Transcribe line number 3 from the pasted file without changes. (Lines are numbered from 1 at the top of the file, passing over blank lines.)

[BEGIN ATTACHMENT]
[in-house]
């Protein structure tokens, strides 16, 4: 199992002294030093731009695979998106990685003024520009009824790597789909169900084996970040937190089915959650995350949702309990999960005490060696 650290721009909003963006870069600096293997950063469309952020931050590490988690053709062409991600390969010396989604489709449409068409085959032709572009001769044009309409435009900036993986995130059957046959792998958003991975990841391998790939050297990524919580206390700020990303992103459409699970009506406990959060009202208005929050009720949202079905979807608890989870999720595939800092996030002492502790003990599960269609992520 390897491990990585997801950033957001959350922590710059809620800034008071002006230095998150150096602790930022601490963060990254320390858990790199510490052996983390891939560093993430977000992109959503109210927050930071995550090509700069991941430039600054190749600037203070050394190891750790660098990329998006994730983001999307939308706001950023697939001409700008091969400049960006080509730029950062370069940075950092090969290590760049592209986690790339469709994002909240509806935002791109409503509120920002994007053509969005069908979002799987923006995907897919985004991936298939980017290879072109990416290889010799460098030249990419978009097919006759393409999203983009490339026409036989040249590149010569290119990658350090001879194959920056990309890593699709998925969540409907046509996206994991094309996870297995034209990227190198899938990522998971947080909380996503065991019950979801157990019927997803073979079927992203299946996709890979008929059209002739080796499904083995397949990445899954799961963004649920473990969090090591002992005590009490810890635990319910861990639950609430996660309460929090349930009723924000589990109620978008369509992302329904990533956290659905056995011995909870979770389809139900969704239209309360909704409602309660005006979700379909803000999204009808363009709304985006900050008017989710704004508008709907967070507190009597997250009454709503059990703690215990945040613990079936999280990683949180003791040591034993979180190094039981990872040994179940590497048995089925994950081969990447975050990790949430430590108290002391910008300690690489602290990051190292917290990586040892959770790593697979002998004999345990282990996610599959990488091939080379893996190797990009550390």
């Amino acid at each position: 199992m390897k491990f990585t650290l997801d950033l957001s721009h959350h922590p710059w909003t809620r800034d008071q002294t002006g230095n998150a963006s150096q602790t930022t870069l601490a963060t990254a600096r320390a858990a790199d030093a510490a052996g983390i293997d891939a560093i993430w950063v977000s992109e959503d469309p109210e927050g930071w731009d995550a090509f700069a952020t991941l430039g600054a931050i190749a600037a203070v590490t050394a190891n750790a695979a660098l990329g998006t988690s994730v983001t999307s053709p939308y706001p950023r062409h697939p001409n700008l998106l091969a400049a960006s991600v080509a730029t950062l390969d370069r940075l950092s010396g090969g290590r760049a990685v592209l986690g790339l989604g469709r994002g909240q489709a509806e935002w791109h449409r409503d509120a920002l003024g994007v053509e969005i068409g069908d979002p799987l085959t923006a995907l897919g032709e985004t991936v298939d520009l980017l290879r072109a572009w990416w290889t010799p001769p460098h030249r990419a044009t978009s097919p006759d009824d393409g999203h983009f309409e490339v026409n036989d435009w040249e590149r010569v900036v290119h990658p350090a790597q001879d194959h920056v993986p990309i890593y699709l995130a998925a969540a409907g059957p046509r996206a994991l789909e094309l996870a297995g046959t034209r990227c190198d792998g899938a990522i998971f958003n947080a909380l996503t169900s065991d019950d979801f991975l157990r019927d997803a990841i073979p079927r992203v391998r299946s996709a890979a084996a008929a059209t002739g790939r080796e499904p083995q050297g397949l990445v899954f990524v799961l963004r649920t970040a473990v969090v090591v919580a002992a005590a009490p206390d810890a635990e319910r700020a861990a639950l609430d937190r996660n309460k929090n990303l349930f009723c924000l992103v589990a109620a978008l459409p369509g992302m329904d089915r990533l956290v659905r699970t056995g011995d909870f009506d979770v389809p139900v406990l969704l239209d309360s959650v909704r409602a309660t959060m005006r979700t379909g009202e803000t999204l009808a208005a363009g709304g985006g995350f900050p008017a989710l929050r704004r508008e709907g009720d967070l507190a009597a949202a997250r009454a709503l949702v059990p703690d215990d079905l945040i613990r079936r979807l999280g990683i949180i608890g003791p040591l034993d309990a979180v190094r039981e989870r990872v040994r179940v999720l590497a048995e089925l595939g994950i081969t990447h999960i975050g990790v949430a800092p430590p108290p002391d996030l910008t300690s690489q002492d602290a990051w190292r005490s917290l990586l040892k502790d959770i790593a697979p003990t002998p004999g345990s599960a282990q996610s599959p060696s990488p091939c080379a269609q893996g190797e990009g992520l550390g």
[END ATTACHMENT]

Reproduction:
């Amino acid at each position: 199992m390897k491990f990585t650290l997801d950033l957001s721009h959350h922590p710059w909003t809620r800034d008071q002294t002006g230095n998150a963006s150096q602790t930022t870069l601490a963060t990254a600096r320390a858990a790199d030093a510490a052996g983390i293997d891939a560093i993430w950063v977000s992109e959503d469309p109210e927050g930071w731009d995550a090509f700069a952020t991941l430039g600054a931050i190749a600037a203070v590490t050394a190891n750790a695979a660098l990329g998006t988690s994730v983001t999307s053709p939308y706001p950023r062409h697939p001409n700008l998106l091969a400049a960006s991600v080509a730029t950062l390969d370069r940075l950092s010396g090969g290590r760049a990685v592209l986690g790339l989604g469709r994002g909240q489709a509806e935002w791109h449409r409503d509120a920002l003024g994007v053509e969005i068409g069908d979002p799987l085959t923006a995907l897919g032709e985004t991936v298939d520009l980017l290879r072109a572009w990416w290889t010799p001769p460098h030249r990419a044009t978009s097919p006759d009824d393409g999203h983009f309409e490339v026409n036989d435009w040249e590149r010569v900036v290119h990658p350090a790597q001879d194959h920056v993986p990309i890593y699709l995130a998925a969540a409907g059957p046509r996206a994991l789909e094309l996870a297995g046959t034209r990227c190198d792998g899938a990522i998971f958003n947080a909380l996503t169900s065991d019950d979801f991975l157990r019927d997803a990841i073979p079927r992203v391998r299946s996709a890979a084996a008929a059209t002739g790939r080796e499904p083995q050297g397949l990445v899954f990524v799961l963004r649920t970040a473990v969090v090591v919580a002992a005590a009490p206390d810890a635990e319910r700020a861990a639950l609430d937190r996660n309460k929090n990303l349930f009723c924000l992103v589990a109620a978008l459409p369509g992302m329904d089915r990533l956290v659905r699970t056995g011995d909870f009506d979770v389809p139900v406990l969704l239209d309360s959650v909704r409602a309660t959060m005006r979700t379909g009202e803000t999204l009808a208005a363009g709304g985006g995350f900050p008017a989710l929050r704004r508008e709907g009720d967070l507190a009597a949202a997250r009454a709503l949702v059990p703690d215990d079905l945040i613990r079936r979807l999280g990683i949180i608890g003791p040591l034993d309990a979180v190094r039981e989870r990872v040994r179940v999720l590497a048995e089925l595939g994950i081969t990447h999960i975050g990790v949430a800092p430590p108290p002391d996030l910008t300690s690489q002492d602290a990051w190292r005490s917290l990586l040892k502790d959770i790593a697979p003990t002998p004999g345990s599960a282990q996610s599959p060696s990488p091939c080379a269609q893996g190797e990009g992520l550390g």